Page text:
The credits for the book are what I called “movie credits” with my name prominently featured at the top in larger type. Look, I’m proud of the work we did, but the term “vanity press” is not far off.

I credited one of the illustrations to “Art Clip.” Of course, that was clip art.

SORAG is dedicated to my dear friend Dan Hillen (also unfortunately departed), and I’m proud to have his name on one of my most favorite projects. Dan got me into hobby gaming. Period. He sat me down with another friend to play Stalingrad (“Play one of these board games, you’ll like it”) and told me to run D&D (not T&T) when I moved to Fort Wayne. My many many hours of running and playing paper roleplaying games with him (after I returned to St. Louis) was “Game Designer 101.” That’s where I learned about game balance and how to make the players happy.


I’m excited about “Justified” a new TV show from Elmore Leonard.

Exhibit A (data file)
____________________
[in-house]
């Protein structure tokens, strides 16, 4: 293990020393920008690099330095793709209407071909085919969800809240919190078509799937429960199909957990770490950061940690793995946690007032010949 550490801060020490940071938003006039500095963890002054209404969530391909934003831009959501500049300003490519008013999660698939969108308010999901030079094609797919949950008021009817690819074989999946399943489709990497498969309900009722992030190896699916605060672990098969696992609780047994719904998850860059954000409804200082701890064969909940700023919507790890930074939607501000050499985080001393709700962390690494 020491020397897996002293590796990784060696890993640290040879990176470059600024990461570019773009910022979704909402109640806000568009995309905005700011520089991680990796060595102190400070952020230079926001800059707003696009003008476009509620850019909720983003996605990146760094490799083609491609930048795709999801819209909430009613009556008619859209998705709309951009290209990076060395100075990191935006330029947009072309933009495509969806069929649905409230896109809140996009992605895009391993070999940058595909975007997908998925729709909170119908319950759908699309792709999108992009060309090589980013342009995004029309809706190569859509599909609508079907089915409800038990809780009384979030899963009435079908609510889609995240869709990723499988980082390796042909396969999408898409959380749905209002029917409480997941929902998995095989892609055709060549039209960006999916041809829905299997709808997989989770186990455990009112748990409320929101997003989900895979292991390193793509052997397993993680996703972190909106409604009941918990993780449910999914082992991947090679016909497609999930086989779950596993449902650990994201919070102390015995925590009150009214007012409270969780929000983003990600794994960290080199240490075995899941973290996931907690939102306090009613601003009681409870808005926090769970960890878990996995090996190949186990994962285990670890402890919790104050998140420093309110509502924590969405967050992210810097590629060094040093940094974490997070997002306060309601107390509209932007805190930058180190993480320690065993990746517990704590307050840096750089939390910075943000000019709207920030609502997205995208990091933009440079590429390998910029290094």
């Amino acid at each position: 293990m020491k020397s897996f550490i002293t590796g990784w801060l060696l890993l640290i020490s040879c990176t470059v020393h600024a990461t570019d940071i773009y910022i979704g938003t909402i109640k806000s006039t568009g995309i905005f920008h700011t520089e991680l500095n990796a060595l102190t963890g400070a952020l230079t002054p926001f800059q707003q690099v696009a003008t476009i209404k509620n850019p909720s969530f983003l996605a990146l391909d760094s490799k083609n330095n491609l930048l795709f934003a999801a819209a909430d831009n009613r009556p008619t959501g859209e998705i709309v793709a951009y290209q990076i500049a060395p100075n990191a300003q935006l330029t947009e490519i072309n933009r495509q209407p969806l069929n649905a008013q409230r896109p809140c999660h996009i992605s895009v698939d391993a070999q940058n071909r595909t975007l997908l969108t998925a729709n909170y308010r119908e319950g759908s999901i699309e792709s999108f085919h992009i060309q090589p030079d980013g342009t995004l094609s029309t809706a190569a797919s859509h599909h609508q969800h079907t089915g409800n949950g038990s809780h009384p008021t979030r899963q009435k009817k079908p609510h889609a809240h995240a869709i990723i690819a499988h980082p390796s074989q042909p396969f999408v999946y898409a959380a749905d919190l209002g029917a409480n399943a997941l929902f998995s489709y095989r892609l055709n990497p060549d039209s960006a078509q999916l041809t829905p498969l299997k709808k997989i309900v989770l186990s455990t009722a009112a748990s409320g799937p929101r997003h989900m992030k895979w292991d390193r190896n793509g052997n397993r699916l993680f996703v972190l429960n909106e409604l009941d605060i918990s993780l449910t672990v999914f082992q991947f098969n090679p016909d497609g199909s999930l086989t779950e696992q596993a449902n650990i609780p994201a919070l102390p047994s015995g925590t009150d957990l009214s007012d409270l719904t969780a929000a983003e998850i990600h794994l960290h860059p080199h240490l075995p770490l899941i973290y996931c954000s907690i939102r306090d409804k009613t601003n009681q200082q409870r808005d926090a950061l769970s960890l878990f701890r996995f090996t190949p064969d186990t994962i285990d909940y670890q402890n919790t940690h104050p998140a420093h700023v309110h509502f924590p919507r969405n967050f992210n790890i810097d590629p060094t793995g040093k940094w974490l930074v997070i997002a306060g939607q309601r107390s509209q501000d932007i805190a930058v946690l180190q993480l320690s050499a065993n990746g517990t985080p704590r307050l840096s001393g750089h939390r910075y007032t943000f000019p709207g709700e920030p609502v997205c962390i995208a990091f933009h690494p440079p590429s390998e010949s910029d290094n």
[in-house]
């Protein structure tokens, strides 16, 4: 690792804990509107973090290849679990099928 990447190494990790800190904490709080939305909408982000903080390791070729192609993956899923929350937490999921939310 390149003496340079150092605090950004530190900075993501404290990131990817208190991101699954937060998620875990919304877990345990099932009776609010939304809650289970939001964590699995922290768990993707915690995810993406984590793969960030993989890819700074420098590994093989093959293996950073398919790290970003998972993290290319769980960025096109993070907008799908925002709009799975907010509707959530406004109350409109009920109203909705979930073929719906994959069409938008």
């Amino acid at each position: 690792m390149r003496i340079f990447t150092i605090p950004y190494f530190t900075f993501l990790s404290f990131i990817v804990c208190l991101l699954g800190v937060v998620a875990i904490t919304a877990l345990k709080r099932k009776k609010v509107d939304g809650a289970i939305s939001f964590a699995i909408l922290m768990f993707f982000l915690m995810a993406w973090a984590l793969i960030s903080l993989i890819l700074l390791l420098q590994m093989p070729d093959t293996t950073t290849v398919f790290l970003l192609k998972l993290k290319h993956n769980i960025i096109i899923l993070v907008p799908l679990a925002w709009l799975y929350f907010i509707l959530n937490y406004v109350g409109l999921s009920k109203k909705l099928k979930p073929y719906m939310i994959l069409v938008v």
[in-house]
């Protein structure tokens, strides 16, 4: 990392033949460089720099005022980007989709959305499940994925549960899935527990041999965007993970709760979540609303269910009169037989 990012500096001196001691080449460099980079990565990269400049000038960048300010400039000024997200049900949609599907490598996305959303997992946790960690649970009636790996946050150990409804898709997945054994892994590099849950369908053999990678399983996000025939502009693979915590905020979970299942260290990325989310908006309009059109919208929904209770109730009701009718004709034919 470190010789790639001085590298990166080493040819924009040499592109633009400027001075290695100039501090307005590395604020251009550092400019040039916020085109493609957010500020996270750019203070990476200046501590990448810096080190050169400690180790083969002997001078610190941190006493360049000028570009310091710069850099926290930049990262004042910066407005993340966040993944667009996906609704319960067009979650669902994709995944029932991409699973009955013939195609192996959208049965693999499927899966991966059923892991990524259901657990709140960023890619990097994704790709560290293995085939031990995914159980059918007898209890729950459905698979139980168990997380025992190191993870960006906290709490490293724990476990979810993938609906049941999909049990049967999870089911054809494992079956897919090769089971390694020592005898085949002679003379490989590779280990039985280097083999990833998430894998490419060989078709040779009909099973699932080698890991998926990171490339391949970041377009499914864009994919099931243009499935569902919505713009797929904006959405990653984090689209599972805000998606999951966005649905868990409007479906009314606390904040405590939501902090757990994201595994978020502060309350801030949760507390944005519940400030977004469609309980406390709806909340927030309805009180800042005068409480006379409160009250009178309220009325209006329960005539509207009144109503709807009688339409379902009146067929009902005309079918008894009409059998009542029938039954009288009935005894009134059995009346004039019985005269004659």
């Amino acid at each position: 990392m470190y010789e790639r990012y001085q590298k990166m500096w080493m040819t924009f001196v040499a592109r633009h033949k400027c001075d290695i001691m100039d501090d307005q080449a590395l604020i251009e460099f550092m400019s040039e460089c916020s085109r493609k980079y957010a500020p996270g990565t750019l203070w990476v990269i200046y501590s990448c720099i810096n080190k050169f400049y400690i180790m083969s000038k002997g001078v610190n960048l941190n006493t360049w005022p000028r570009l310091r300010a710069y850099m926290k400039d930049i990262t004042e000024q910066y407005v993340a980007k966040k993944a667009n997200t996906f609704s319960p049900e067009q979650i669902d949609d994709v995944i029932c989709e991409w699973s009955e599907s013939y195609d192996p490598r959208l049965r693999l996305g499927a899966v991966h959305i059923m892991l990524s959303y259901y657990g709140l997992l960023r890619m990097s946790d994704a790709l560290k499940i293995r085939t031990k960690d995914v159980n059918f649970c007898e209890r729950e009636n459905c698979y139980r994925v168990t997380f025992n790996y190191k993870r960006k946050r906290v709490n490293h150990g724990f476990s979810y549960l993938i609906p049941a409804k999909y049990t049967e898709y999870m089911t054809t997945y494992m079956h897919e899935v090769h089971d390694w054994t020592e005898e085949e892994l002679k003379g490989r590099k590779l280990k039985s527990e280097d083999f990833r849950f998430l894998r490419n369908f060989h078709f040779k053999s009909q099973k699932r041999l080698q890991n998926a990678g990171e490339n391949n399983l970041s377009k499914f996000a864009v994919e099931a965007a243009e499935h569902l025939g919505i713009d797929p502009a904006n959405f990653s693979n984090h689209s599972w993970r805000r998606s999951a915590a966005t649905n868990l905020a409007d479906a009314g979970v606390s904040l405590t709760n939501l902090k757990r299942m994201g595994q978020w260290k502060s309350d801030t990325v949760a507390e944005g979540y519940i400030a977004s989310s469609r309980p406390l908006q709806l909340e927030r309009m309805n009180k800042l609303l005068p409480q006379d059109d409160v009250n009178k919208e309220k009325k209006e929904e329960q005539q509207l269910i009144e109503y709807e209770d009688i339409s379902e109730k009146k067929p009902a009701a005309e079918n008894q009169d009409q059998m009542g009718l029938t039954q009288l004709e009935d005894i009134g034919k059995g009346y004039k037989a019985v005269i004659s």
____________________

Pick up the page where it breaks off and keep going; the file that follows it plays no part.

March 8, 2010

One of my top five favorite writers, Elmore Leonard, gives his blessing to this new show on FX. It’s called “Justified” and it stars Timothy Olyphant, who played Seth Bullock on Deadwood. Described as the story of Deputy U.S. Marshal Raylan Givens of Kentucky, who is featured in Leonard’s books Pronto and Riding the Rap. I haven’t read those (there are dozens of Leonard books I haven’t read… he’s written a ton, get off my back), but now I think I’ll wait till after I see the series.

I AM EXCITED! And hopeful. Praying, you could say. If they capture even half of the way Leonard writes, with Olyphant as the lead, it will be terrific.

Thanks to LWC for spotting this one!